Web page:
Placing your dogs in kennels has been a controversial practice, but recent study has found that canines might actually find these dog houses to be exciting rather than stressful.
A team of British researchers from a variety of different universities – University of Birmingham, University of Lincoln, The Royal Veterinary College and Queen’s University Belfast – have conducted a new experiment with 29 dogs that spent short amounts of time in boarding kennels.
Previously, a strong aversion towards dog kennels was enhanced through a few studies which concluded that dogs experience anxiety and acute stress after they are admitted to a boarding kennel. Interestingly, most articles you’ll find avoid linking to or even citing this study; and even though the actual results aren’t 100% foolproof, the conclusion still carries some strong points that need to be addressed.
However, not everybody agreed with the conclusion of the above experiment and an alternative idea was later proposed: the hypothesis was that not all dogs find these kennels to be stressful and, surprisingly, this new research proved it to be true.
The study was published in the journal of Physiology & Behavior on June 22nd, 2014, and the results demonstrate that some dogs actually find going to the kennel to be an exciting venture, at least for short periods of time.
How the study was conducted
A group of British academics observed 29 privately-owned domesticated dogs in their home environments and then again at one of three private boarding kennels, all located in Ireland. The goal was to test the legitimacy of a range of behavioral, physical and physiological indicators, and develop a baseline of dogs’ happiness once the pets were admitted to the kennel.
The team looked at many different variables:
- Skin dryness
- Core body temperate
- Nose temperature
- Food intake
- Amount of spontaneous behaviors
- Levels of hormones and epinephrine in the system
Results: Although kenneled dogs received minimal social contact and exercise, and they were also less exposed to an unpredictable environment, the study showed that kenneled canines had higher levels of arousal, were more active, and their temperatures were lower.
According to the study, urinary cortisol – a hormone secreted following a major response to stress – is the most commonly used physiological indicator of a dog’s welfare. The chemical was found to be on the higher side when participating dogs were in the kennel than when they were in their home environments. But the researchers suggest that stress is not due to negative experiences, as previously thought.
Conclusion: To put it simply, the “stress” which previously was thought of as bad is actually linked to “stress” which is good as it can possibly be just your dog’s excitement for any reason (maybe because you finally left her or him alone).
Lead researcher Dr. Lisa Collins from the University of Lincoln had this to say;
“Many owners find leaving their dog at a boarding kennel to be a stressful experience. However, this study suggests that although dogs appeared to have a higher level of overall arousal or excitement in kennels compared with their state at home, this arousal is not necessarily due to dogs experiencing kennels as negatively stressful. The emotional reasons for the behavioral and physiological responses of the dogs were ambiguous and no definitive evidence was found to suggest that dogs were negatively stressed by kenneling. Findings appear to suggest that the dogs in this study did not perceive admission to boarding kennels as an aversive stressor and perhaps, instead perceived kenneling as an exciting change of scene, at least in the short-term.”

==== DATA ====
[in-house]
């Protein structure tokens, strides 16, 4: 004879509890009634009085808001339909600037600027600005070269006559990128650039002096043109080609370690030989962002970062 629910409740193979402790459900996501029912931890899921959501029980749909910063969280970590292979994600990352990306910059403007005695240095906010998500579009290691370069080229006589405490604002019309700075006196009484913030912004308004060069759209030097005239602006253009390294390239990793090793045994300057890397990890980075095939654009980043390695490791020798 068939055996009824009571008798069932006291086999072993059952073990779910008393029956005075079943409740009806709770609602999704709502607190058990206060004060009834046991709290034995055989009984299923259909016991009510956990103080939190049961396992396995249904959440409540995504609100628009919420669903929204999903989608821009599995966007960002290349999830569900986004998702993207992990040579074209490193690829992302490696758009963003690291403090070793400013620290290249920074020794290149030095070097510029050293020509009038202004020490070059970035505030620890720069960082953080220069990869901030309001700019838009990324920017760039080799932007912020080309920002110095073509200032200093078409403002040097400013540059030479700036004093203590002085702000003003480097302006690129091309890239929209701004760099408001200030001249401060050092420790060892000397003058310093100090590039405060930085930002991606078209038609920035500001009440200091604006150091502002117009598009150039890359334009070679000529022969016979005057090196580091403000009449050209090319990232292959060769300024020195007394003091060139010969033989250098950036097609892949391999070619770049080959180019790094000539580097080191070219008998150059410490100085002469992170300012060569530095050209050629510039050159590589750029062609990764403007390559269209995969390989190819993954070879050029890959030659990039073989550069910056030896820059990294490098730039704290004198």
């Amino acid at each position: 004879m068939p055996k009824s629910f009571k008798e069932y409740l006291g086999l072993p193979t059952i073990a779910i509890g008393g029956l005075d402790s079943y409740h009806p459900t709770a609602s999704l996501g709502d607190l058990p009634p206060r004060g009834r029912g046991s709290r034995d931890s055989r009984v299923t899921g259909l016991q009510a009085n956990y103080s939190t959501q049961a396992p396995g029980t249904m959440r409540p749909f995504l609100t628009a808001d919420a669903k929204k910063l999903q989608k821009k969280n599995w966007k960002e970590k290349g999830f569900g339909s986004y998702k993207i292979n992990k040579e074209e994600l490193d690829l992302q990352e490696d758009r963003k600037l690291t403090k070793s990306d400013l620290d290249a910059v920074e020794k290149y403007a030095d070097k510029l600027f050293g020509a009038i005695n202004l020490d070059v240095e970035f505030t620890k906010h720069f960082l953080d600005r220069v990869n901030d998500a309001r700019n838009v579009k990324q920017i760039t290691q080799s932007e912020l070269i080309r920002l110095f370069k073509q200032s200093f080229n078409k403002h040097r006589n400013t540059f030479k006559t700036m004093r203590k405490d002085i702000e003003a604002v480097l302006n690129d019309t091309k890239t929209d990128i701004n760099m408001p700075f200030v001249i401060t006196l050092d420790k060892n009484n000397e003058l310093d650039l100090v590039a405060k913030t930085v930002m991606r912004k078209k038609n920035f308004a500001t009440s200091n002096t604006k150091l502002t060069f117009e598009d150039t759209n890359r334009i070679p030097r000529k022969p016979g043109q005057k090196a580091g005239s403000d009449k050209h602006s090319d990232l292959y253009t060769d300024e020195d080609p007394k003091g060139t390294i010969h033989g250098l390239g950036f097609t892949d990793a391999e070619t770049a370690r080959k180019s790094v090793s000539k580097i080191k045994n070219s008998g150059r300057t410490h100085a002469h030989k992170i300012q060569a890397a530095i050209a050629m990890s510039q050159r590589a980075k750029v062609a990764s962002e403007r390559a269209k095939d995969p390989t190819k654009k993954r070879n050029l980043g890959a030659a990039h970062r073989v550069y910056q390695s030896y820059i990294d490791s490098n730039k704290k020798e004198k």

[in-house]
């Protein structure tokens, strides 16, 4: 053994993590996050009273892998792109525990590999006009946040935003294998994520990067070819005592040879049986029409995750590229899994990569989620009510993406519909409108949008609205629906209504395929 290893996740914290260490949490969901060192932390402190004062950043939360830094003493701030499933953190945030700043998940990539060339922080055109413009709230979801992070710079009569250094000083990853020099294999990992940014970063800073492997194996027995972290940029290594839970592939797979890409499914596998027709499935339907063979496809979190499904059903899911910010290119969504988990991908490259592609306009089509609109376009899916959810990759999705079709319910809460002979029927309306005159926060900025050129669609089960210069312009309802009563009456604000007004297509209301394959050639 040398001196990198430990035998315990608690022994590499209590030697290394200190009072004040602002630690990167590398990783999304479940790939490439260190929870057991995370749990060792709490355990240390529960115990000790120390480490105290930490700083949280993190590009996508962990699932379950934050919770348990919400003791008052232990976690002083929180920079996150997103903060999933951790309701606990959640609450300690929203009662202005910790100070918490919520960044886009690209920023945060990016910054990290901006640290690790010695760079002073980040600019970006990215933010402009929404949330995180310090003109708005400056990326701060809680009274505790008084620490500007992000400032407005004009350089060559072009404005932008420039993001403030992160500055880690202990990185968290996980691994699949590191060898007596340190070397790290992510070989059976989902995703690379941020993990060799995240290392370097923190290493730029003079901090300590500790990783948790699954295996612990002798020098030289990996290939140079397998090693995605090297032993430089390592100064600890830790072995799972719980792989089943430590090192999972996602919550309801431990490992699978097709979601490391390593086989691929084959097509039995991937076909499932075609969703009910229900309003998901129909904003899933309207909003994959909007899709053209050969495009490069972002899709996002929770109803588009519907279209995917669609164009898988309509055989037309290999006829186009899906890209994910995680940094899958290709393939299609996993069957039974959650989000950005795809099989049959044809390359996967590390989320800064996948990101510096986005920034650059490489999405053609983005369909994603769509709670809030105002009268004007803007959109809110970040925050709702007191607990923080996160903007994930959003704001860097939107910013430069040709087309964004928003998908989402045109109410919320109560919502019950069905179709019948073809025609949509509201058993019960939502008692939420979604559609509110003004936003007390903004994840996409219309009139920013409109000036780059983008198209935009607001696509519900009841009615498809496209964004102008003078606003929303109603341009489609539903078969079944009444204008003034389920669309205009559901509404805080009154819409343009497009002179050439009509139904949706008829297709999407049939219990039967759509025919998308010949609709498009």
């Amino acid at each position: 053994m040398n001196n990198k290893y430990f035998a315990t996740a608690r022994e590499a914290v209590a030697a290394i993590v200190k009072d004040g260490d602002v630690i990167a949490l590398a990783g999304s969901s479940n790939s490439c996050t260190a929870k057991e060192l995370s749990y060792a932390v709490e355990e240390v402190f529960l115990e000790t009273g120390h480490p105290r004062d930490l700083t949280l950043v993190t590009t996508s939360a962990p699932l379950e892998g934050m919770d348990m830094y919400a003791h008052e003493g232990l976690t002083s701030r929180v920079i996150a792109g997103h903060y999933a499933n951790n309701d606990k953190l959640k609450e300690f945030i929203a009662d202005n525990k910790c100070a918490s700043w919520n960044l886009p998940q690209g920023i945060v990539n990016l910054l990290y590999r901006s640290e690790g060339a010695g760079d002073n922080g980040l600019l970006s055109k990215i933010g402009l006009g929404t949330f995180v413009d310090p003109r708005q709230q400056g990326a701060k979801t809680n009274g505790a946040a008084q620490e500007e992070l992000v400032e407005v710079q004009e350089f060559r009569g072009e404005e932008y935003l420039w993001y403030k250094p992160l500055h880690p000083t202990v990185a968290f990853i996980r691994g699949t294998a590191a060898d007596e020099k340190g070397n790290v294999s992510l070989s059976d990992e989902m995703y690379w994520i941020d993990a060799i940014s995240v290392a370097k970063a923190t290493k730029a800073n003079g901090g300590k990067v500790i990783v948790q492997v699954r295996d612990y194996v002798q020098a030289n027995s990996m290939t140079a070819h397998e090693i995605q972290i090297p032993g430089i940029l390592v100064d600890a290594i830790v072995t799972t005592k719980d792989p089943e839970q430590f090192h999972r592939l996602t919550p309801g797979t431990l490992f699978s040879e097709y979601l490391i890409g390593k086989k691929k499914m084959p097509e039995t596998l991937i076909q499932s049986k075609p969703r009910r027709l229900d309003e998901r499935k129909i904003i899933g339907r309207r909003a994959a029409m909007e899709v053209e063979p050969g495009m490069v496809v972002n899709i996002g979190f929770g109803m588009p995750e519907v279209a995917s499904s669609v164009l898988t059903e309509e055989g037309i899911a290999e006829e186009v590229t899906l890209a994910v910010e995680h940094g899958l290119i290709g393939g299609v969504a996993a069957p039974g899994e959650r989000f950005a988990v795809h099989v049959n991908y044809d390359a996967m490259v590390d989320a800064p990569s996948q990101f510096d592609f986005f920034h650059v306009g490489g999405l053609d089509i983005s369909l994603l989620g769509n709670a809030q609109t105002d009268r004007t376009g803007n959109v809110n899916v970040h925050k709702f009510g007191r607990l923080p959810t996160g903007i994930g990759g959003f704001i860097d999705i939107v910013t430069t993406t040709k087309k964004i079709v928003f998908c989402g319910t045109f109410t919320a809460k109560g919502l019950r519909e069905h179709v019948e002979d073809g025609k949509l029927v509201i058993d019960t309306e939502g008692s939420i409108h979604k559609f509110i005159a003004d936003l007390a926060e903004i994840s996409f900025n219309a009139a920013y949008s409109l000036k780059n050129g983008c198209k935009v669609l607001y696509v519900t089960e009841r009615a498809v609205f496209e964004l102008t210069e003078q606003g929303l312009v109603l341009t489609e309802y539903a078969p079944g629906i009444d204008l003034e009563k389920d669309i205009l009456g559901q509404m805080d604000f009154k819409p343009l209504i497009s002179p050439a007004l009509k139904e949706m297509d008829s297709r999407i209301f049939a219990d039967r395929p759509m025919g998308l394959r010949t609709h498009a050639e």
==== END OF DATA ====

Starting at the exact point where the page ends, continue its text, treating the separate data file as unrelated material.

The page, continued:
Taken the above into account, researchers still advise that further studies must be conducted before a more accurate conclusion has been drawn out. However, the study demonstrated that previous results is not something necessarily to go by and that the impact of kennels on dogs isn’t so black and white as previously suggested. This should definitely give dog owners something to think about.
In addition to the above two studies, we believe that another research (from the same authors of the original study) done with 30 dogs in April 2014 should also be taken into account, which demonstrates how certain factors could have directly impacted the results of the new research published in June 22nd.
So is kenneling good for dogs or bad?
At this time – and taken the above study into account – there is no definite answer; however, the results from this recent study have demonstrated a stronger proof that not all dogs feel stressed out when left in a kennel. It’s like a vacation to them. Nevertheless, 29 dogs are not enough to draw a 100% foolproof conclusion, therefore, more research needs to be conducted in the future.
Regardless, if you choose to kennel your pet, you should unquestionably research the kennel and ask for references, but as long as it is a quality establishment, you may not have to worry about your dog’s happiness as much as you previously thought.
Just as you enjoy a brief stay at a hotel, your dog may enjoy a brief stay away from you as well. The new environment, new smells, and new people may actually be exciting instead of frightening. But in the end, most of this will depend on your pooch.
Featured photo provided via Flickr
- L.M. Collins et al. Physiological, physical and behavioural changes in dogs (Canis familiaris) when kennelled: Testing the validity of stress parameters. Physiol Behav. 2014 Jun 22;133:260-71. DOI: 10.1016/j.physbeh.2014.05.018
- Nicola J. Rooney et al. Behavioural and glucocorticoid responses of dogs (Canis familiaris) to kennelling: Investigating mitigation of stress by prior habituation. Physiol Behav. 2007 Dec 5;92(5):847-54. DOI: 10.1016/j.physbeh.2007.06.011
- Denham HD et al. Repetitive behaviour in kennelled domestic dog: stereotypical or not? Physiol Behav. 2014 Apr 10;128:288-94. DOI: 10.1016/j.physbeh.2014.01.007